To help members understand their ethical obligations, the IMA Statement has been translated into simplified Chinese and Arabic. And in addition to agreeing to abide by the IMA Statement, IMA members also must disclose any prior felonies on their record when completing their membership application.
Rather than being considered onerous and invasive, these ethical constraints have in practice helped fuel IMA’s continuing international growth. IMA’s strong ethical principles have increased the association’s esteem among members located around the world. In general, members appreciate the global nature of both IMA and the CMA certification, and IMA’s core principles and standards represent aspirational goals for professionals in both developed and developing countries.
AN EVOLVING APPROACH
While IMA’s commitment and dedication to the highest ethical standards is fixed in many ways, its approach to ethics has evolved when necessary to adapt to changes in the profession. IMA’s first code of conduct for members was issued in the 1980s. In 2005, the original IMA Statement of Ethical Professional Practice was created as a response to the Sarbanes-Oxley Act of 2002. This was followed by a revised version in 2017 that’s shorter and easier to apply and reflects a more principles-driven approach.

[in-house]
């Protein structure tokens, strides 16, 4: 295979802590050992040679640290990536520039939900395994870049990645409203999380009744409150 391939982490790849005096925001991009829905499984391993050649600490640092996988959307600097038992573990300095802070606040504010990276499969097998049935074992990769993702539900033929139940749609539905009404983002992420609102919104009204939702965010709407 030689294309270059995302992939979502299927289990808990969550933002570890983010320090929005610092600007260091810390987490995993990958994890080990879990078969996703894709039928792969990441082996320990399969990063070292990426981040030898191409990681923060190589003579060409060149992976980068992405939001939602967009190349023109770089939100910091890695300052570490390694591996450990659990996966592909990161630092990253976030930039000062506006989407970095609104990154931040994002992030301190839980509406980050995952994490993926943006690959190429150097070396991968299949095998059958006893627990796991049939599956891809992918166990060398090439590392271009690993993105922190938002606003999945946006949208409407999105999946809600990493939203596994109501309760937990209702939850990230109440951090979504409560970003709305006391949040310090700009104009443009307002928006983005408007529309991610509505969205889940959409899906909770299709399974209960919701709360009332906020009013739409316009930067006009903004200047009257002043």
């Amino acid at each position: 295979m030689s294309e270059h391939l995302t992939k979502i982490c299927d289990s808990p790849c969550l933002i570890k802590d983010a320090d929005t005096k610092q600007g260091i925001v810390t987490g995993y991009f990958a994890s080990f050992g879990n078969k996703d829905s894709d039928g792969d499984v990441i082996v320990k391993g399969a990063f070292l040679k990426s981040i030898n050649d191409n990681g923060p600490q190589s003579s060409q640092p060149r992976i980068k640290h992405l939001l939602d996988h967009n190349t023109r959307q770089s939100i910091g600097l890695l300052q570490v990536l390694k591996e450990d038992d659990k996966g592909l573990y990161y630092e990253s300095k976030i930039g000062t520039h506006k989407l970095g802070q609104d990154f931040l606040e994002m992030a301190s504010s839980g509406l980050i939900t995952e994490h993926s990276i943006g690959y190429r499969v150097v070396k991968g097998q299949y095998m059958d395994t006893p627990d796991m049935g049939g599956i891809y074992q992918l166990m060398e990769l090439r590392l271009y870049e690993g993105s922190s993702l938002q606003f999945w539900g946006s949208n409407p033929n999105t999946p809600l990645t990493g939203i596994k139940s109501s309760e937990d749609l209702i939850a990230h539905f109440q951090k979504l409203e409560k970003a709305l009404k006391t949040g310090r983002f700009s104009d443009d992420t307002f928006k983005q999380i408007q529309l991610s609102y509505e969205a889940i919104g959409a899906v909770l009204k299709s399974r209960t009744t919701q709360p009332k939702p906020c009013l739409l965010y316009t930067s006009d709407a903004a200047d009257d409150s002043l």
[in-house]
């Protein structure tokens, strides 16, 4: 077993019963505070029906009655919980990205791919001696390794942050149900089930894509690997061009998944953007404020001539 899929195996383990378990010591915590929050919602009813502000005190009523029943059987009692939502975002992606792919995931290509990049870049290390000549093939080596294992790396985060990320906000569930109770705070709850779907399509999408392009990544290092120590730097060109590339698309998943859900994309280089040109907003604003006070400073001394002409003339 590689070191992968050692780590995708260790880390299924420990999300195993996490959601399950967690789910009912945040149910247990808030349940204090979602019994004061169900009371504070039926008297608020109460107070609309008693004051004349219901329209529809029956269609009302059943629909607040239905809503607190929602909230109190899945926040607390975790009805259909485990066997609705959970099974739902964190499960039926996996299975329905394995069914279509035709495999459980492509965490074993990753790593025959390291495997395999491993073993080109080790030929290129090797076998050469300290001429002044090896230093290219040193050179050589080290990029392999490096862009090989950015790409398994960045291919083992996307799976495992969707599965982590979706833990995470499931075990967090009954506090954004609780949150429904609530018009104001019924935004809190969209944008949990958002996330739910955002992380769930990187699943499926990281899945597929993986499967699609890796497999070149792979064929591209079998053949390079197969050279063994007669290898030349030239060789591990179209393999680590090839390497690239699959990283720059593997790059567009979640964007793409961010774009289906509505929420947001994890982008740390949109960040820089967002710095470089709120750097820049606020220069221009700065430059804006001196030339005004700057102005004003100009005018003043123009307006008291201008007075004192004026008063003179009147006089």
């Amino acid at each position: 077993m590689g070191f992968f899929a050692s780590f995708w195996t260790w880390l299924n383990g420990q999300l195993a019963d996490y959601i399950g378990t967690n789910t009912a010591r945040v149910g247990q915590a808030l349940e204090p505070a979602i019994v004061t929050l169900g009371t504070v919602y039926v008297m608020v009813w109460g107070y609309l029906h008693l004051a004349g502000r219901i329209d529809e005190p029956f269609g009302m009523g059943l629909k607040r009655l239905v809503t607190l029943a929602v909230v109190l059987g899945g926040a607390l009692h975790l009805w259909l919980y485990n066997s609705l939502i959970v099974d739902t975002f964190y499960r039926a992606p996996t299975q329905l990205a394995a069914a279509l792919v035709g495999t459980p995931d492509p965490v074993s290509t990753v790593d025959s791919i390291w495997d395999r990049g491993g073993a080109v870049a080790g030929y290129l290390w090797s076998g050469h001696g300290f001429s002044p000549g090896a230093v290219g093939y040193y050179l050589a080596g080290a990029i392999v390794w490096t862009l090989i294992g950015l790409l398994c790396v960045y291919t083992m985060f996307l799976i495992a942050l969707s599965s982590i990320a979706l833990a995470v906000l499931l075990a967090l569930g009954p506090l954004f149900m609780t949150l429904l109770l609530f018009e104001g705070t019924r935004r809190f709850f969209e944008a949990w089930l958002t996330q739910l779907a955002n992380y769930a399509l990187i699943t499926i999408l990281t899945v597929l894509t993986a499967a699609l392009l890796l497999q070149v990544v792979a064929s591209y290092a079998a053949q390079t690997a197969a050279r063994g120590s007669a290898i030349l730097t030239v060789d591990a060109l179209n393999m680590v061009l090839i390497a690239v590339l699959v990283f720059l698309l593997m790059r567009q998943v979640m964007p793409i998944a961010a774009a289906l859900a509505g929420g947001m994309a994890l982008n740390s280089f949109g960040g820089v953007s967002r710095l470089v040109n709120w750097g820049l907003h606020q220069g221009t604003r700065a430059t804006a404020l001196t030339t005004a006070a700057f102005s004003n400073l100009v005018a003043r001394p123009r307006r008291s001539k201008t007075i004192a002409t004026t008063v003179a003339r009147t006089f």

Currently, IMA is working on an update to the IMA Management Accounting Competency Framework. The final version, due to be published in early 2019, will provide guiding principles that govern a person’s behavior in the workplace and will set forth specific recommendations for individuals with knowledge levels ranging from basic to expert. The revised Framework’s exposure draft, published earlier this year, contained a new competency domain—Professional Ethics & Values—as a fundamental underpinning for the five other domains. This underscores the importance of the concepts, illustrating how they play an integral part in guiding the actions performed in all aspects of the profession.
Ethics is a vital component of a company’s culture. Cultivating an ethical culture—defined as a set of shared attitudes, values, goals, and practices that characterize an institution or organization—is a key success factor that contributes to a company’s competitive advantage and ability to create long-term value. That’s why each entity’s code of conduct should carefully express its core values, evidenced by a commitment to upholding the highest ethical standards.
IMA ETHICS HELPLINE
For clarification of how the IMA Statement of Ethical Professional Practice applies to your ethical dilemma, contact the IMA Ethics Helpline.
In the U.S. or Canada, dial (800) 245-1383. In other countries, dial the AT&T USA Direct Access Number from www.usa.att.com/traveler/index.jsp, then the above number.
The IMA Helpline is designed to provide clarification of provisions in the IMA Statement of Ethical Professional Practice, which contains suggestions on how to resolve ethical conflicts. The helpline cannot be considered a hotline to report specific suspected ethical violations.